Life is not… nor ever has been… a straight line forward. Life is characterized much more by the exception and disorder than by total or perfect order. Life is the collision of opposites: loss and renewal, death and resurrection, chaos and healing all-at-once.
What an odd paradox we cling to
We never define ourselves by the rule, but rather by our own exceptions. We are always wanting to be special / to stand out from the crowd / to be different (usually translated… superior) than others. And yet we long for conformity / fitting in / keeping up with the Jones’es and worldly stuff of others. We want to be part of the tribe but not “like” the tribe. What an odd paradox we cling to.
Faith that is real
Faith that is real is a trust in some underlying force that is so strong it even includes death. Witness example… Jesus.
Truth is not always about practical problem-solving and making things “work” but about reconciling contradictions. Just because something might have dire consequences doesn’t make it bad. Just because something else pleases people doesn’t make it good or true either.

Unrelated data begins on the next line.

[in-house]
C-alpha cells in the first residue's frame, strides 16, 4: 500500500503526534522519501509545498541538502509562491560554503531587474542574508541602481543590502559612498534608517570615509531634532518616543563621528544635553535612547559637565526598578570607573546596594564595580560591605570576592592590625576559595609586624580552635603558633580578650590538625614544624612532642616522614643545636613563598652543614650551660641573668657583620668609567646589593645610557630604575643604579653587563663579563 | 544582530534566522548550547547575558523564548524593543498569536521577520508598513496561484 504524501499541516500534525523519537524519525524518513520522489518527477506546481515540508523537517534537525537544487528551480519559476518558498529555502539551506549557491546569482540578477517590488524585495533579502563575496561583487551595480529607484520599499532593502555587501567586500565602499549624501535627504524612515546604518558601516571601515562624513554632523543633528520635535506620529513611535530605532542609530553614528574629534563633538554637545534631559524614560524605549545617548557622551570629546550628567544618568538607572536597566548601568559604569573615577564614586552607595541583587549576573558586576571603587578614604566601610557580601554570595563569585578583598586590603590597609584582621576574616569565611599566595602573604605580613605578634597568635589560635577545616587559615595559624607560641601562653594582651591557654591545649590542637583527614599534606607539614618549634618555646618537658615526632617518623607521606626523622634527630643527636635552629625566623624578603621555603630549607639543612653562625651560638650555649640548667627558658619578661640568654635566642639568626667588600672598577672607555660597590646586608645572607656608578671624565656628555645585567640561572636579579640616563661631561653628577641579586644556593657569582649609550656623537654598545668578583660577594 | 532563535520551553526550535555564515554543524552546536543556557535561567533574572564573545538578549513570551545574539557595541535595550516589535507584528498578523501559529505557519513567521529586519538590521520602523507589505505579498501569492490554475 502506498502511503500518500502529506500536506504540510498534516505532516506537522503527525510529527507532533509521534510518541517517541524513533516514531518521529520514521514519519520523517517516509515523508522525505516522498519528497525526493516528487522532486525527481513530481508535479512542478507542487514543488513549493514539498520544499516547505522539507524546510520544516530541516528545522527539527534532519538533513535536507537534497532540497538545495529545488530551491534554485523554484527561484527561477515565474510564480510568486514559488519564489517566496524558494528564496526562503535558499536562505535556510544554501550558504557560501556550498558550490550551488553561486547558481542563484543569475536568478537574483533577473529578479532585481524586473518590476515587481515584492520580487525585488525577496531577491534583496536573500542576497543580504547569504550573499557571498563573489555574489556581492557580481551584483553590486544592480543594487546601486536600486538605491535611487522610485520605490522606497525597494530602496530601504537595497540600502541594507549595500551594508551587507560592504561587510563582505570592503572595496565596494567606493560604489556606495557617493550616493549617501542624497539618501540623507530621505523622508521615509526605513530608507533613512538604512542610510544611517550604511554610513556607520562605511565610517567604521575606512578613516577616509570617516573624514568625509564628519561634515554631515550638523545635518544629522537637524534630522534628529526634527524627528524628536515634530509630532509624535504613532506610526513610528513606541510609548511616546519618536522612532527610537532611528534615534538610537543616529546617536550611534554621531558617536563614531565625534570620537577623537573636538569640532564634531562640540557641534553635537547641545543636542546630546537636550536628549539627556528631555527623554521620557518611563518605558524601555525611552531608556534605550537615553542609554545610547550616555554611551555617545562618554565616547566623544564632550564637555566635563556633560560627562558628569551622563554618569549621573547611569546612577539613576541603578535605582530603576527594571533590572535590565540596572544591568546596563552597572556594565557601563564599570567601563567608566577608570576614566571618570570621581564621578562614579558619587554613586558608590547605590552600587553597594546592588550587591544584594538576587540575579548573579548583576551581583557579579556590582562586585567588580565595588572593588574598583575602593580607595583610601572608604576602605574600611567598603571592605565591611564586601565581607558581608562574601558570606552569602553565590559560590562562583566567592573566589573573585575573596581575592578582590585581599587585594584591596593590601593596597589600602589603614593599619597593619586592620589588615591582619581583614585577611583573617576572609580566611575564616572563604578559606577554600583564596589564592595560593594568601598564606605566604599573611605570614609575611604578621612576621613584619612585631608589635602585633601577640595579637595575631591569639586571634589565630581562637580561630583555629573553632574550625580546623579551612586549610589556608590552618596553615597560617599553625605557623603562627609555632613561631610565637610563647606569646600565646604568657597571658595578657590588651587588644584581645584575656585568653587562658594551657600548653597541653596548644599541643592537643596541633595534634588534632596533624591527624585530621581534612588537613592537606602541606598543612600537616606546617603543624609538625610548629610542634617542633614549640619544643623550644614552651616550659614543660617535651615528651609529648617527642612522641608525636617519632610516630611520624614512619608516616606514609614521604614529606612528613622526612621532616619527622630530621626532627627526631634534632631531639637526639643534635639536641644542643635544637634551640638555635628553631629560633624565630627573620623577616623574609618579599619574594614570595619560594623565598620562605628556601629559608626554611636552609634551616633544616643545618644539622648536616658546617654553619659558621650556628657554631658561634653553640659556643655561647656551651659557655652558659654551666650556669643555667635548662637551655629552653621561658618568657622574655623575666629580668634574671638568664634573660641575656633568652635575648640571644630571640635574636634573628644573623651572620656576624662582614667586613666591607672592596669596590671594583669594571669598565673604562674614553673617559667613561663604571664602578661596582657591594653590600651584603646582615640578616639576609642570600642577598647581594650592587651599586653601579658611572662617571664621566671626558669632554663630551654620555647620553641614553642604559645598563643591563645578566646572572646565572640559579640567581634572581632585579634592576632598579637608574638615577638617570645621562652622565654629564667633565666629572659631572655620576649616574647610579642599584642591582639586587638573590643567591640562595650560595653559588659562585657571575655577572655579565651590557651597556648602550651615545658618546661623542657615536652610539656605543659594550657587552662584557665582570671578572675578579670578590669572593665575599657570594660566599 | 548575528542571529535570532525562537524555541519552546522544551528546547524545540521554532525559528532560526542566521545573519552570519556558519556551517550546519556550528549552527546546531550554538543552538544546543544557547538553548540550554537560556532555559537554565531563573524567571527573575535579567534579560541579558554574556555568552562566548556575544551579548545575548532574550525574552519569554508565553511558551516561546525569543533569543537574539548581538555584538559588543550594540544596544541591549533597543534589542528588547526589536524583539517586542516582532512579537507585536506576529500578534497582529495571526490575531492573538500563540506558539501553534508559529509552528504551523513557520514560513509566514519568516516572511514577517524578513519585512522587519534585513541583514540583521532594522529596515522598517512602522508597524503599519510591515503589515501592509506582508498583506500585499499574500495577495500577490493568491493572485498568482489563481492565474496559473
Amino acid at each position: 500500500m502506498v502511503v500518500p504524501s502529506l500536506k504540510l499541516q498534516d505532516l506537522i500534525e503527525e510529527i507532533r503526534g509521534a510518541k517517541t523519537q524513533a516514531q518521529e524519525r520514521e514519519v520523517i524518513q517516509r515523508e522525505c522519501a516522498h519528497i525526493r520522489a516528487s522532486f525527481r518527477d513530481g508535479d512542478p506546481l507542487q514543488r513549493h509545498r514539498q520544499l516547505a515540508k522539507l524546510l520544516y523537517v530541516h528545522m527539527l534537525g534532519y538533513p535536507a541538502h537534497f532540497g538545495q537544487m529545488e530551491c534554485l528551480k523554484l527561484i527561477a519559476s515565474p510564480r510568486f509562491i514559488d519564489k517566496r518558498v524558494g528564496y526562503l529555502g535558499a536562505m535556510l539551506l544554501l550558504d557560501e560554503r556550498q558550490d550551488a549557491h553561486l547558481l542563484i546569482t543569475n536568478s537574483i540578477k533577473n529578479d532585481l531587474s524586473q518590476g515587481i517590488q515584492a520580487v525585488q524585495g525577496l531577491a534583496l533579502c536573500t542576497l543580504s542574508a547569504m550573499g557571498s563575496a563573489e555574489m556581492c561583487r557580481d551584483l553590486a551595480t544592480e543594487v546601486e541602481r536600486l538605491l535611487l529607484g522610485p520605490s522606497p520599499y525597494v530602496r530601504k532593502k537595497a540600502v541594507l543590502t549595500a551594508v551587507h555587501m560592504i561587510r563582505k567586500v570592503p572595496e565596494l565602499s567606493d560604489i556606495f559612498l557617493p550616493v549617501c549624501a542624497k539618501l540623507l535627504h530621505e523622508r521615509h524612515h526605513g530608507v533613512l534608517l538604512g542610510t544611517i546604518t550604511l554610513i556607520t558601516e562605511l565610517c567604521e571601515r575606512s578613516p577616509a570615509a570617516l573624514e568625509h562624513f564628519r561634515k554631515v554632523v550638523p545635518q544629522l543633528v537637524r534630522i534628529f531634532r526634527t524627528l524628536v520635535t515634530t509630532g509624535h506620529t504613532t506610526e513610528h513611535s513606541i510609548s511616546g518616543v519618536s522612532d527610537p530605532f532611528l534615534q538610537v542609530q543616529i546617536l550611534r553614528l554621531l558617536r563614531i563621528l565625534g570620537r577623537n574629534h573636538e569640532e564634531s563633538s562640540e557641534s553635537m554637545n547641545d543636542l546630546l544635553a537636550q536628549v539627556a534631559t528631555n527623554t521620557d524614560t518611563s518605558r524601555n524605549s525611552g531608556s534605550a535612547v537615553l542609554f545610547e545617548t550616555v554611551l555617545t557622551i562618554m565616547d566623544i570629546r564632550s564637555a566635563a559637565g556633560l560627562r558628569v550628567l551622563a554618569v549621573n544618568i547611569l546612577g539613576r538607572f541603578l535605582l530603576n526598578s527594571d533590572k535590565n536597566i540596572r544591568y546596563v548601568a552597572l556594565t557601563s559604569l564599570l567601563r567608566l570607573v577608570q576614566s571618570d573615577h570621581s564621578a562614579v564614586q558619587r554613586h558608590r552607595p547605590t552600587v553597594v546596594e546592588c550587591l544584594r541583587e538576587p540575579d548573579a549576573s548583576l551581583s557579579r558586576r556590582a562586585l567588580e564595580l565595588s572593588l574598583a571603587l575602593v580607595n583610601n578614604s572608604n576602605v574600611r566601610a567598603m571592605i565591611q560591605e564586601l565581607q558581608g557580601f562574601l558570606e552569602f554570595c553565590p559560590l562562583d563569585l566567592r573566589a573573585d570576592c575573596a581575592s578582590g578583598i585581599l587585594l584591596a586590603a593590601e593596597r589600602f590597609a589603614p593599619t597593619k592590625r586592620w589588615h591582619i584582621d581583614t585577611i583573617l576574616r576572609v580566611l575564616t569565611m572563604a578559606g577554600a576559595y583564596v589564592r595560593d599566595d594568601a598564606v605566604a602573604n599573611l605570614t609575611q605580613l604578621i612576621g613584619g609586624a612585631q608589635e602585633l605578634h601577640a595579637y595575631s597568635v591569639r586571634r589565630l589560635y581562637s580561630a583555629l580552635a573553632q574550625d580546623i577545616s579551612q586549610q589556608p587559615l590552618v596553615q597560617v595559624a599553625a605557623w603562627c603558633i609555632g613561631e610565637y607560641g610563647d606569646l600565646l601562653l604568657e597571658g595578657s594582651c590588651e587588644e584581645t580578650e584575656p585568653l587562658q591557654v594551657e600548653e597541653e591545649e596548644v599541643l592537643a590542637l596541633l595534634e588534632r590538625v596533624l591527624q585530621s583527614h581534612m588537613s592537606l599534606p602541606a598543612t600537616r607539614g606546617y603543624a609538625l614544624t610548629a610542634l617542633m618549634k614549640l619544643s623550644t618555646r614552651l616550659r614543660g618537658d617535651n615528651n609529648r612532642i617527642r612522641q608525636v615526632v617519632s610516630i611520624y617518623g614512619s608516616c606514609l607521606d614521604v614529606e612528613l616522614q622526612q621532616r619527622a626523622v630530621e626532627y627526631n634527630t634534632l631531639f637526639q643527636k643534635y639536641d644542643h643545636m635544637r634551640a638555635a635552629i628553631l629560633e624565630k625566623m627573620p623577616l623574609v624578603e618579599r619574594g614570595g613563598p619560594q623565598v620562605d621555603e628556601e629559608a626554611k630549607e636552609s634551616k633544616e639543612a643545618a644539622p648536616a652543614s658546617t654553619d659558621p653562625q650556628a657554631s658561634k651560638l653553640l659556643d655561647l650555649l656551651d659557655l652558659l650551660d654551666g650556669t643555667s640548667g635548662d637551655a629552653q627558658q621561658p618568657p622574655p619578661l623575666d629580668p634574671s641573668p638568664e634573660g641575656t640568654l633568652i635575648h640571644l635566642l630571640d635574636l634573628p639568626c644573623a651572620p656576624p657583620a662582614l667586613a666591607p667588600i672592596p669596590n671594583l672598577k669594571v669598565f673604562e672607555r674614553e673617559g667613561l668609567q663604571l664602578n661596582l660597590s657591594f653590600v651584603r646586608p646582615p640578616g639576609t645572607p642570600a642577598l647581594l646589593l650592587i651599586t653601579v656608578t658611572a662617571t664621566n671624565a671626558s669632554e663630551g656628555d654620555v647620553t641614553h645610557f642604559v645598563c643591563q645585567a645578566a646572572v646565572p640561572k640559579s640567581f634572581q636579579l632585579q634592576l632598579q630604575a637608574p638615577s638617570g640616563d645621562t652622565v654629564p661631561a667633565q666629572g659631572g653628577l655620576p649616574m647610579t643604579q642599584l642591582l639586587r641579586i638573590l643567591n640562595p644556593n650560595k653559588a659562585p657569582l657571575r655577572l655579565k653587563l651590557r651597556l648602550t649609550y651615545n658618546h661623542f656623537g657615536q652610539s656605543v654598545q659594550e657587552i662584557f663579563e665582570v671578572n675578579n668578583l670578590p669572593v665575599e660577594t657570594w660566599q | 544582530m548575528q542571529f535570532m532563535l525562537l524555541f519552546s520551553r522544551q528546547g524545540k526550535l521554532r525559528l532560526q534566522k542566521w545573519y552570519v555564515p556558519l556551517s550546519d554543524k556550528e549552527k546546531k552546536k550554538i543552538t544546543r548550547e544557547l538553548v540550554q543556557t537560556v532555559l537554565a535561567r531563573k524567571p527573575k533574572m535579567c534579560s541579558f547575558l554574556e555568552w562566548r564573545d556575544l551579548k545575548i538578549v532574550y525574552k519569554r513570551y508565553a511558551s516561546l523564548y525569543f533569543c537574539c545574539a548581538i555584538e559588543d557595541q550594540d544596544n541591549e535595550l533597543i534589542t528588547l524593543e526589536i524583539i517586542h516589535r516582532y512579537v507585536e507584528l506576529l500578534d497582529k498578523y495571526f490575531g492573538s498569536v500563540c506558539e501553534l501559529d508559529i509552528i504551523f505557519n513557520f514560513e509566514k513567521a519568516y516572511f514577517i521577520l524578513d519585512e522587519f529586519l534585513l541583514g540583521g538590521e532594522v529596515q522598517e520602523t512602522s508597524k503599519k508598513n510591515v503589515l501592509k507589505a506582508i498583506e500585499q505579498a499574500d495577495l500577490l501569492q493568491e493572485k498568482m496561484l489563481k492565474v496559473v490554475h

The Tragic Sense of Life
Life is inherently tragic and that is a truth that only real faith can accept. It doesn’t work for our own logic no matter how much we wish it so.
Most of us have been formed by Newtonian worldviews… that is, everything has a clear cause and equal effect. If this… then this. This mode of thinking is even more deeply ingrained in the newest generations:
Everyone and everything is equal. The scales of justice must be balanced. All must be fair and impartial. Tolerance above all else.
It’s natural to want equality and balance because it provides a sense of stability.
The universe teaches us…
And yet the physical world is teaching us that the universe proceeds through a web of causes that produce ever-increasing diversity and multiplicity… dark holes / dark matter / death and rebirth / loss and renewal. The universe is teaching us of the need to continually break the rules of “reason” to search for more all-embracing rules of a larger “logic”… God’s logic… so very far removed from our own.
Nature is much more disorder than order, much more diversity than uniformity. We could learn a lesson or two.
In the spiritual life, we learn much more by honoring and learning from the exceptions than by just imposing certain rules to make everything “fit and work.” The exceptions keep us humble and searching, not rushing toward resolution to alleviate our anxiety.
paraphrased from Falling Upward by Richard Rohr